Knowing how to work harmoniously with the land, adapt to environmental changes, create a healthier food system and be good Earth stewards, has never been more important. Here in Delaware, the Odyssey Charter School in Wilmington is helping students understand the importance of changing the way food is grown and prepared. The school’s Food Studies CTE (Career and Technical) Pathway offers students a broad understanding of environmental, cultural, social, and economics associated with our food supply.
By participating in the Pathways to Green Schools program, which is offered through a partnership with Green Building United in cooperation with the National Wildlife Federation’s Eco Schools USA Program, Delaware teachers may receive mini-grants in an environmental or energy related field. Grants have helped schools build outdoor classrooms, add a water bottle filling station to stop the use of one-time-use plastic bottles, and more.
Through both Energize Delaware’s Pathways to Green Schools program and Energy Equity Fund, the Odyssey Charter School has received $32,900. This allowed the school to build a greenhouse with raised beds and native plants, built an outdoor classroom with tables, including a wheelchair accessible table and benches, a compost tumblers and worm factories to help reduce waste in landfills, and bought educational resources for students to teach them about climate change and carbon sequestration.
“Whether helping fund a greenhouse, water bottle filling station, or other environmental or energy related project, ensuring our future workforce has hands-on experience and education on our environmental and energy impact is vitally important,” said Drew Slater, Executive Director of Energize Delaware. “None of this would be possible without dedicated and caring teachers such as Melissa Tracy from Odyssey Charter School.”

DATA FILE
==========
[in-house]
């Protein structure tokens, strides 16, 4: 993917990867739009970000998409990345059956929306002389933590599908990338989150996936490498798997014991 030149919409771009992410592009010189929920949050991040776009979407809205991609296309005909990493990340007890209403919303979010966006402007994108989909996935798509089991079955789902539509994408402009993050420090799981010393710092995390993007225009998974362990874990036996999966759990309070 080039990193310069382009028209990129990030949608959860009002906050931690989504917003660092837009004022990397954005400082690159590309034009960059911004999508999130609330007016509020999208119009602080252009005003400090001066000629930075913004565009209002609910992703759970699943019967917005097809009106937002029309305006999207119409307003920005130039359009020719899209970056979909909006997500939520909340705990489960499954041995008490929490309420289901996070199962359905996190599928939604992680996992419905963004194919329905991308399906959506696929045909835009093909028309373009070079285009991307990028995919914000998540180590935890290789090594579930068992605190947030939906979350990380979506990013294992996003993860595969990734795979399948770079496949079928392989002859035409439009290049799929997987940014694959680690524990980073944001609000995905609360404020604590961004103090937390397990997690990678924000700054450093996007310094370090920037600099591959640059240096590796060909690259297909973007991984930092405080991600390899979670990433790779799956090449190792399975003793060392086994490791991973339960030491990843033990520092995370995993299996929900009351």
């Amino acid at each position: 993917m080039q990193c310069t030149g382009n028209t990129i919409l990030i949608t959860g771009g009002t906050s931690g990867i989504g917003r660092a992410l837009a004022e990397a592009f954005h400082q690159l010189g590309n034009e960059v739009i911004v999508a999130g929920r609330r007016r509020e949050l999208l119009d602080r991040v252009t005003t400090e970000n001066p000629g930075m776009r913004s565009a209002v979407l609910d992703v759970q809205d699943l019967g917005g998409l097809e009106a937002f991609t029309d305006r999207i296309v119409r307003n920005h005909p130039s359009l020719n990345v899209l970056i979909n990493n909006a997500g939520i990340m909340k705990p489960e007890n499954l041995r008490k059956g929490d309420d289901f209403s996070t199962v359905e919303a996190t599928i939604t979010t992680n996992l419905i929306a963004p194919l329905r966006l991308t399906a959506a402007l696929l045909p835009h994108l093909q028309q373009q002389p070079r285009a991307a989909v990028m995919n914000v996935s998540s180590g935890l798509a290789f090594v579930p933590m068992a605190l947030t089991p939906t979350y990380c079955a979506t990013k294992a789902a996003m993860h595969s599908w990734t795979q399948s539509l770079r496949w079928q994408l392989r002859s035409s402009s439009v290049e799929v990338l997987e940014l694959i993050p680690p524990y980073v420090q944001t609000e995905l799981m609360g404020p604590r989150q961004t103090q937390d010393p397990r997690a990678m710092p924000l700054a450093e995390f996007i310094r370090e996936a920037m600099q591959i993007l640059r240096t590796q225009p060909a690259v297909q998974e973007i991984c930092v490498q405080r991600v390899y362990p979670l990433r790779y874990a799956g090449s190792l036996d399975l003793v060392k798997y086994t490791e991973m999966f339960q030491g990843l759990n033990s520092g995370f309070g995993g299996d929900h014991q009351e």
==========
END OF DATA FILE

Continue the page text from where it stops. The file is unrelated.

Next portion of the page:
This year, Energize Delaware granted the Odyssey Charter School $25,200.00 to add to their hydroponics lab. They bought a Harvest Today state-of-the-art plant growing wall panel for their hydroponics lab. The wall panels hold hundreds of hyper-nutritious plants that are pesticide and herbicide free.
Odyssey Charter School offers seniors an opportunity to earn college credits through Delaware Technical Community College by enrolling in Principles of Plant Growth, Hydroponic Production, Sustainability and Society, Future of Food, and a Work-Based Learning Internship. Other courses offered by the school’s Food Studies CTE Pathway are Culture and Environment, History and Power, and Principles of Agricultural Science- Plant.
The hydroponics lab has a learning kitchen so students can prepare the food they grow for the table. As good stewards they take care of kitchen waste by using an indoor food composter to create quality soil they use in their outdoor gardens. The students in the Food Studies CTE Pathway grow and donate over 6,000 greens a month. They provide food for their community and learn sophisticated academic content that will help them adapt to the food supply changes future generations will face.
Melissa Tracy leads the food study program at Odyssey Charter School and is the only teacher in the U.S. to be a top-ten finalist in the 2023 Varkey Foundation Global Teacher prize that offers a $1 Million prize. She is traveling to Paris, France in November for the final award presentation where the top innovator in education will be chosen.